Dividend-paying stocks provide investors with several benefits. Not only can they provide spendable income, but those payments often account for a significant portion of a stock's total returns over the long run. That's why dividend-paying stocks have historically outperformed their stingier peers. Furthermore, they tend to do so with less volatility.
The best-performing dividend stocks tend to be those that have above-average yields. With most companies in the S&P 500 yielding around 2%, those paying over 4% certainly fit the bill. Three top options with dividends above that level are TC Energy (NYSE:TRP), WestRock (NYSE:WRK), and IBM (NYSE:IBM).
Different name, same great dividend
Matt DiLallo (TC Energy): Canadian pipeline giant TransCanada recently changed its name to TC Energy, which better reflects its diversification across the entire North American continent. However, while the name might be different, the energy infrastructure company's dividend remains as attractive as ever. The payout, which currently yields 4.6%, is on track to continue expanding at a healthy rate over the next few years.
TC Energy has worked hard to ensure that it can sustain that high-yielding payout. One way it has done that it by selling assets with more volatile cash flow and replacing them with those that generate stable earnings. As a result, more than 95% of TC Energy's cash flow now comes from predictable sources like long-term contracts. The company further supports its dividend with a conservative payout ratio of less than 65% of its cash flow and a strong investment-grade balance sheet.
TC Energy uses its retained cash and balance sheet strength to invest in high-return expansion projects. The company currently has 30 billion Canadian dollars ($23.3 billion) of growth projects underway that should support 8% to 10% dividend growth through at least 2021. Meanwhile, TC has another CA$20 billion ($14.9 billion) of projects in development, which could enable it to continue growing the payout at a healthy pace well into the next decade.
TC Energy's well-supported, fast-growing, high-yield dividend makes it a top option for income-seeking investors to buy for the long term.
An industry leader priced well below book value
Maxx Chatsko (WestRock): This company continues to deliver -- and Wall Street continues to ignore the progress. Engineered paper leader WestRock leaned on its recently acquired KapStone assets to post 16% year-over-year revenue growth in its fiscal second quarter of 2019 (the period ending March 30). That was driven by a strong performance in the corrugated packaging segment, which achieved year-over-year revenue and operating income growth of 27% and 18%, respectively.
A confluence of factors headlined by the rise of e-commerce, a growing global middle class, and a desire among customers to ditch plastic packaging have created historic market conditions for cardboard. That's why, after decades of decline, the American pulp and paper industry is pouring capital into corrugated products and the facilities that manufacture them, providing what could amount to a long-term advantage in the international market thanks to new and rebuilt infrastructure. WestRock isn't letting the opportunity go to waste.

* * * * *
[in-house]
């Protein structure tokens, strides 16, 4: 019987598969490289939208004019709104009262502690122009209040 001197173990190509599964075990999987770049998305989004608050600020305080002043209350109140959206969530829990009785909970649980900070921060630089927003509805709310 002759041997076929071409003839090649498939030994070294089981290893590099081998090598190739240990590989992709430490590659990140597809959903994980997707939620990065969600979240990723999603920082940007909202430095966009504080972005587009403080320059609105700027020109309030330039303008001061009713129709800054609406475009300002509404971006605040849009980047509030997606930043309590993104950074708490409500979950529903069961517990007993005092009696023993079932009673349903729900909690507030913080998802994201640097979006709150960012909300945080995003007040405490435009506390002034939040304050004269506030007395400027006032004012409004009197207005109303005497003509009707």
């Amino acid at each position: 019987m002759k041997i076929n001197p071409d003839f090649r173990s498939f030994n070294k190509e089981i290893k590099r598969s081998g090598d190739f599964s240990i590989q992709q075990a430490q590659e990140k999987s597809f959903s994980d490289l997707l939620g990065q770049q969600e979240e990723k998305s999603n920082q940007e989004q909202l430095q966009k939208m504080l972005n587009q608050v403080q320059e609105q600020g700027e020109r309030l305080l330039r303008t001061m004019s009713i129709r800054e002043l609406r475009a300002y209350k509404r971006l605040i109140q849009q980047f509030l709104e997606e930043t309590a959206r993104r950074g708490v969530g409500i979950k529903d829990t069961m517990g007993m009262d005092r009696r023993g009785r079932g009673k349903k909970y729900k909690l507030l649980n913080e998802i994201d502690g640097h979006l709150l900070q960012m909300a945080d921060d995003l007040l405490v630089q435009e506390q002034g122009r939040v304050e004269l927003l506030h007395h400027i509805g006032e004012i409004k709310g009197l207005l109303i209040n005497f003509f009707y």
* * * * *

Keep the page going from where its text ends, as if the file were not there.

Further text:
The company expects investments in operating efficiency this year and next to deliver an additional $80 million in annual EBITDA. Upgrades completed in 2021 will bump up that annualized total to $150 million, equivalent to nearly 5% of total EBITDA from fiscal 2018. The bounty from those strategic investments is largely in addition to management's plan to realize $200 million in run-rate synergies from the recent KapStone acquisition by the end of fiscal 2021.
The two combined amount to a significant windfall for a company that isn't exactly hurting for profits. WestRock expects full-year fiscal 2019 adjusted EBITDA of about $3.35 billion, up from $2.89 billion in fiscal 2018. That solid financial foundation allows the $10 billion business to pay an annualized dividend yield of 4.7%. It also results in the company being significantly undervalued: Shares trade at 0.86 times book value (they'd have to rise 14% to be "fairly" valued), a PEG ratio of 0.63, and just 9.3 times future earnings. Investors with a long-term mindset might not hesitate to add shares to their portfolio.
A high-yield tech giant
Tim Green (International Business Machines): Shares of IBM have jumped nearly 20% this year, but the stock remains beaten-down relative to its multiyear highs. A rising dividend coupled with a slumping stock price over the past few years has pushed IBM's dividend yield to nearly 5%. Following the latest dividend increase last month, the yield sits at about 4.8%.
IBM expects to produce adjusted earnings per share of at least $13.90 this year, but just 47% of that total will go toward dividends. And once the company's acquisition of Red Hat closes, both per-share earnings and free cash flow are expected to benefit within a couple years. IBM's dividend growth will likely be slow for a while as the company focuses on reducing its debt following the Red Hat deal, but there's no reason to believe the company's 24-year streak of dividend hikes will end anytime soon.
IBM is still struggling to consistently grow revenue, as the performance of legacy businesses offsets growth in areas like cloud computing. But the company's bet on hybrid, multicloud computing, which will be boosted by the Red Hat acquisition, looks like the right strategy. For dividend investors, IBM is a high-yield stock worth buying.